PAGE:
public function addOrderWithTheFollowingDetails(string $orderReference, TableNode $table)
    {
        $testCaseData = $table->getRowsHash();

        $data = $this->mapAddOrderFromBackOfficeData($testCaseData);

        /** @var OrderId $orderId */
        $orderId = $this->getCommandBus()->handle(
            new AddOrderFromBackOfficeCommand(
                $data['cartId'],
                $data['employeeId'],
                $data['orderMessage'],
                $data['paymentModuleName'],
                $data['orderStateId']
            )
        );

        SharedStorage::getStorage()->set($orderReference, $orderId->getValue());
    }
    
//    ...

As you can see in example, the string @Given I add order :orderReference with the following details: maps this method to related line in *.feature file. The :orderReference acts as a variable which actually is the id of the order, that is saved into the SharedStorage. The TableNode $table is a specific argument, you can read about it here.

Shared storage

The SharedStorage is responsible for holding certain values in memory which are shared across the feature. The most common usage example is the id reference - we specify a certain keyword e.g. product1 before creating it, and once the command returns the auto-incremented value, we set it in shared storage like this SharedStorage::getStorage()->set($orderReference, $orderId->getValue());. In upcoming scenarios we can reuse this reference to get the record, something like this:

    protected function getProductForEditing(string $reference): ProductForEditing
    {
        $productId = $this->getSharedStorage()->get($reference);

        return $this->getQueryBus()->handle(new GetProductForEditing(
            $productId
        ));
    }

Hooks

Behats allow you to use hooks. You can find some usages in CommonFeatureContext. You can use these hooked methods by tagging them before the Feature (or before Scenario depending on the hook type), like this (add_product.feature ):

@clear-cache-before-feature
@clear-cache-after-feature
Feature: Add basic product from Back Office (BO)
  As a BO user
  I need to be able to add new product with basic information from the BO

You can also tag specific features if you want to run only them with a --tags filter. For example, if you add following tag in your Feature:

@add
Feature: Add basic product from Back Office (BO)
  As a BO user
  I need to be able to add new product with basic information from the BO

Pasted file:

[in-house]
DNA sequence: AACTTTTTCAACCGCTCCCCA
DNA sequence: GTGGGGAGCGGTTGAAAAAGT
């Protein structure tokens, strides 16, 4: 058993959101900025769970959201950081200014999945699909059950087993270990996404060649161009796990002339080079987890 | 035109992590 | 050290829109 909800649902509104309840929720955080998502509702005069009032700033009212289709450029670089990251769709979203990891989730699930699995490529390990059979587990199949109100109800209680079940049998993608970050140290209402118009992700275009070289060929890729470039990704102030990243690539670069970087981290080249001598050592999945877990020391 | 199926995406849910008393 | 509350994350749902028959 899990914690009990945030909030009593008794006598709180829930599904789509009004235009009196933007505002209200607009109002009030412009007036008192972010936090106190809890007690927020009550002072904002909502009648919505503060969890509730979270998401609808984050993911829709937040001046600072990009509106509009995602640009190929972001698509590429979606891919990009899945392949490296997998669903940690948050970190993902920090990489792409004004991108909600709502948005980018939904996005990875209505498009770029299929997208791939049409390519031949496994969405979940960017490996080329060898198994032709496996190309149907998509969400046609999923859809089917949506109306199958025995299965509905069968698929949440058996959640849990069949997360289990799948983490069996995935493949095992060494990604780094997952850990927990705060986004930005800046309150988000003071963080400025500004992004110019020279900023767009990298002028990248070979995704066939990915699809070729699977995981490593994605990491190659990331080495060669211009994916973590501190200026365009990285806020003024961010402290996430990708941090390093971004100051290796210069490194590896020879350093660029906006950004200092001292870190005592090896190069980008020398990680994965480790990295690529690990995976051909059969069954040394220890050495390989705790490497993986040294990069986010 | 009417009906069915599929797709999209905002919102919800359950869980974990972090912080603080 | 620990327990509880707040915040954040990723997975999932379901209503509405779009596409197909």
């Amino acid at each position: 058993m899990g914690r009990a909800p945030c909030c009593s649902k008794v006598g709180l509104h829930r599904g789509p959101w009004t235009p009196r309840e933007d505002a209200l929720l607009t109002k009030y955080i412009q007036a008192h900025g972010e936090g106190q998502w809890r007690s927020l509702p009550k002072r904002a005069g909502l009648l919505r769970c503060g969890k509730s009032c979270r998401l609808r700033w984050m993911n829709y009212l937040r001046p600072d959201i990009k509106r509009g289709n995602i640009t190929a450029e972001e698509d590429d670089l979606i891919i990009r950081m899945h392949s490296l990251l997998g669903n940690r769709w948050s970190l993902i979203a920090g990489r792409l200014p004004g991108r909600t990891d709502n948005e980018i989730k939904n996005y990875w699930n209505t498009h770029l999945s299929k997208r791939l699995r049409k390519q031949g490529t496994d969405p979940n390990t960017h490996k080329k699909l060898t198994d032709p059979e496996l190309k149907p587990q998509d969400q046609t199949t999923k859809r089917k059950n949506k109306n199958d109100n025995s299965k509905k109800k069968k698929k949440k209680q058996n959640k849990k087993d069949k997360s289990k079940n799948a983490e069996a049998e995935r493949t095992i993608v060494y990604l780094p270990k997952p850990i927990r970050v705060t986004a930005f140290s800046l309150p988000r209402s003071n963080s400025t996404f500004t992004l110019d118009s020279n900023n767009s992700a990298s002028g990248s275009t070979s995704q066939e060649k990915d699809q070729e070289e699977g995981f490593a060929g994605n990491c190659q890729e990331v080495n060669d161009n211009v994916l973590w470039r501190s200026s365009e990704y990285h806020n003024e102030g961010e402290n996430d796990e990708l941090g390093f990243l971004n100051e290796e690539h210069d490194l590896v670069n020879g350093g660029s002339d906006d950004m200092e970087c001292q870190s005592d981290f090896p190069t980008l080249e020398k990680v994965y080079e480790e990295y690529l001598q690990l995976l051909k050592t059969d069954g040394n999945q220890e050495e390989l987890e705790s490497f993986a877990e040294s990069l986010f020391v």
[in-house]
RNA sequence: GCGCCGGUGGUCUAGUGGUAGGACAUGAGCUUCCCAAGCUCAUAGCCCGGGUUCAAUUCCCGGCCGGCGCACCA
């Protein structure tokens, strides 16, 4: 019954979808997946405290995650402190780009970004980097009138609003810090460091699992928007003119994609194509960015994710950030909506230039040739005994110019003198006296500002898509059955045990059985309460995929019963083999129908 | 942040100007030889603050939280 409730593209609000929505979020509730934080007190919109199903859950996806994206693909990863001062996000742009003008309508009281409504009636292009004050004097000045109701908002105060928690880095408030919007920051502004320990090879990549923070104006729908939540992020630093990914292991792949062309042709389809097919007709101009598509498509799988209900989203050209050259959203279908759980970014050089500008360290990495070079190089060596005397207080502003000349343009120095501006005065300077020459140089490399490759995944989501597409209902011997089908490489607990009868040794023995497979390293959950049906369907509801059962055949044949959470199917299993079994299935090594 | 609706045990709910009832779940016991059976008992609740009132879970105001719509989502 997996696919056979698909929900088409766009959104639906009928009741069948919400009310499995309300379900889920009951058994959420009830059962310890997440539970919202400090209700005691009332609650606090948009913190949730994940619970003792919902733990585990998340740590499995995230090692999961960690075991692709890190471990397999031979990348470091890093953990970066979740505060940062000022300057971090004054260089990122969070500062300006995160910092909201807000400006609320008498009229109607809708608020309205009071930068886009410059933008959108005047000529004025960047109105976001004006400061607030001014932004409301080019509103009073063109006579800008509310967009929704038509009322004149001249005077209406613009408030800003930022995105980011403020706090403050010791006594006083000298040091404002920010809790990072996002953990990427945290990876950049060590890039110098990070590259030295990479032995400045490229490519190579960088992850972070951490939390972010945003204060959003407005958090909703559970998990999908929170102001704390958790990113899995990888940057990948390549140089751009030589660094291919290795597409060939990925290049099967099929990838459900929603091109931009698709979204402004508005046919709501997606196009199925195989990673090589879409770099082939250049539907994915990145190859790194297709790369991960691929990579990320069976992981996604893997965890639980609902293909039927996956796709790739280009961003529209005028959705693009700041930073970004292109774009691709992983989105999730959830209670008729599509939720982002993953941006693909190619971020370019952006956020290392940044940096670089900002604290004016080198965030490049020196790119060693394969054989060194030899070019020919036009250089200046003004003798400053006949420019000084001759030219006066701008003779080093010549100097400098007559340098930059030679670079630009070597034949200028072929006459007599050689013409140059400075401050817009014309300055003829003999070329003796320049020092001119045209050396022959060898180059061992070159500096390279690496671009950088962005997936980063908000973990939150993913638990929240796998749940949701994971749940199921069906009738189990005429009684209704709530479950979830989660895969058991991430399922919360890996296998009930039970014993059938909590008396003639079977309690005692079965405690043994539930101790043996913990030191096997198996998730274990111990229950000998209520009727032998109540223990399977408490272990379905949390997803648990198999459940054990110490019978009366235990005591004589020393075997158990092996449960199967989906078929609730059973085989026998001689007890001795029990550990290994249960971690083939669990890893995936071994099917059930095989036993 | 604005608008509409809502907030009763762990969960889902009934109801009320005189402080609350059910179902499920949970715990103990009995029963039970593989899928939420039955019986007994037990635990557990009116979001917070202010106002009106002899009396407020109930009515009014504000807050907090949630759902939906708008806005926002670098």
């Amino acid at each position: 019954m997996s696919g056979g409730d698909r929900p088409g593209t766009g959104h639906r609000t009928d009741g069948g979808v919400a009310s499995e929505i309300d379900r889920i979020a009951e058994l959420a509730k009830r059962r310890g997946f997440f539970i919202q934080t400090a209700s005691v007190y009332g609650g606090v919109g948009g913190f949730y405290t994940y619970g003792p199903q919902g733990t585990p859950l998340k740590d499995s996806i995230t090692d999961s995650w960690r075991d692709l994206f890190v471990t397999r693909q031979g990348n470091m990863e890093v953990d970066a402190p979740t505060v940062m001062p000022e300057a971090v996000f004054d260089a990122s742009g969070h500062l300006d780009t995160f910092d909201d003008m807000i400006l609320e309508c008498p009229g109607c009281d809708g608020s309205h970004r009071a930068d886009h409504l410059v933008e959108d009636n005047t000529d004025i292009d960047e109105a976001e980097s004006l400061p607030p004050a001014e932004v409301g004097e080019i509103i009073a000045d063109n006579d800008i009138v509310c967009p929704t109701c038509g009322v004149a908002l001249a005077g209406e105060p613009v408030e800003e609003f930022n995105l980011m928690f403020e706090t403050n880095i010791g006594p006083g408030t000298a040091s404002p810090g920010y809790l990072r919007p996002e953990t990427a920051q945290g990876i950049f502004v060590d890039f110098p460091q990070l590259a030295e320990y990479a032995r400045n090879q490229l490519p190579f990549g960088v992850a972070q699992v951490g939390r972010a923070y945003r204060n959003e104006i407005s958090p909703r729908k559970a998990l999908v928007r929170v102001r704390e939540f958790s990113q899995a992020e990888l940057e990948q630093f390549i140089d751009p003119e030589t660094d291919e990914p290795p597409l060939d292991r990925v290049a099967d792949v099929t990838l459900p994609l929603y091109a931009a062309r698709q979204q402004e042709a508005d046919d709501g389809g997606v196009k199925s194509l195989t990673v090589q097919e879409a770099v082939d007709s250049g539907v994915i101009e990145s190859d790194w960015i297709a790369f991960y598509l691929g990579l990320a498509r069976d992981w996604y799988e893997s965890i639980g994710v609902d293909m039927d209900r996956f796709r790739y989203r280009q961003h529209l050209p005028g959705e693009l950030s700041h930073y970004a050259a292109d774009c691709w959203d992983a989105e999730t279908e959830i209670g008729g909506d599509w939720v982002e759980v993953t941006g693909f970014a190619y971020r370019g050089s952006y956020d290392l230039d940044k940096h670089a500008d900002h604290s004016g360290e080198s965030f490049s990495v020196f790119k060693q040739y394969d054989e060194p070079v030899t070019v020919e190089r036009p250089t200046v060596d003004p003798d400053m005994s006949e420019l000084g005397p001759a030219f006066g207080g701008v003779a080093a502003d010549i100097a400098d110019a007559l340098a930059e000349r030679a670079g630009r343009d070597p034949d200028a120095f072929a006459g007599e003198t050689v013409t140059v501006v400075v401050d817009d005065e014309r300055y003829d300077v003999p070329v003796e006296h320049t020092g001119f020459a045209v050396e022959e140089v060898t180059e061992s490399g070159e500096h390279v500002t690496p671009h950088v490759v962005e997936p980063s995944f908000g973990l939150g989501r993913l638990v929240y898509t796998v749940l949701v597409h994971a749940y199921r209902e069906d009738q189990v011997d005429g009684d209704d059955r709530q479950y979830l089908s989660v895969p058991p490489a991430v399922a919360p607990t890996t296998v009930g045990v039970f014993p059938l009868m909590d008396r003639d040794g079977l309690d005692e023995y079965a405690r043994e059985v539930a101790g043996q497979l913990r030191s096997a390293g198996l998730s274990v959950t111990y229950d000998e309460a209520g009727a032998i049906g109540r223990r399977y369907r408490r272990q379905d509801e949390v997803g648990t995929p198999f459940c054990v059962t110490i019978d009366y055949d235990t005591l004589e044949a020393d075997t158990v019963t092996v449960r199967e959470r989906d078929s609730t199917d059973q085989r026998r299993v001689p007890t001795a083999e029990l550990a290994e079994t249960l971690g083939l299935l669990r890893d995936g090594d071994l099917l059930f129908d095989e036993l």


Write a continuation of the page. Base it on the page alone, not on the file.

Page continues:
...

Then you can run only this feature by following command ./vendor/bin/behat -c tests/Integration/Behaviour/behat.yml -s product --tags add

behat.yml

When you have already created features and contexts it is time to map them with the test suite. The mapping is done in the behat.yml configuration file. It looks like this:

default:
    suites:
        customer:
            paths:
                - %paths.base%/Features/Scenario/Customer
            contexts:
                - Tests\Integration\Behaviour\Features\Context\CommonFeatureContext
                - Tests\Integration\Behaviour\Features\Context\CustomerManagerFeatureContext
                - Tests\Integration\Behaviour\Features\Context\Domain\CustomerFeatureContext
                - Tests\Integration\Behaviour\Features\Context\CustomerFeatureContext
                - Tests\Integration\Behaviour\Features\Context\Configuration\CommonConfigurationFeatureContext
                - Tests\Integration\Behaviour\Features\Transform\StringToBoolTransformContext
        category:
            paths:
                - %paths.base%/Features/Scenario/Category
            contexts:
                - Tests\Integration\Behaviour\Features\Context\CommonFeatureContext
                - Tests\Integration\Behaviour\Features\Context\CategoryFeatureContext
                - Tests\Integration\Behaviour\Features\Context\Domain\CategoryFeatureContext

As you can see, you have to define the suite, the path to features, and all the necessary contexts. According to the example, when you run the following: ./vendor/bin/behat -c tests/Integration/Behaviour/behat.yml -s customer - all the *.feature files from tests/Integration/Behaviour/Features/Scenario/Customer directory will be used to execute the related methods in all the provided contexts.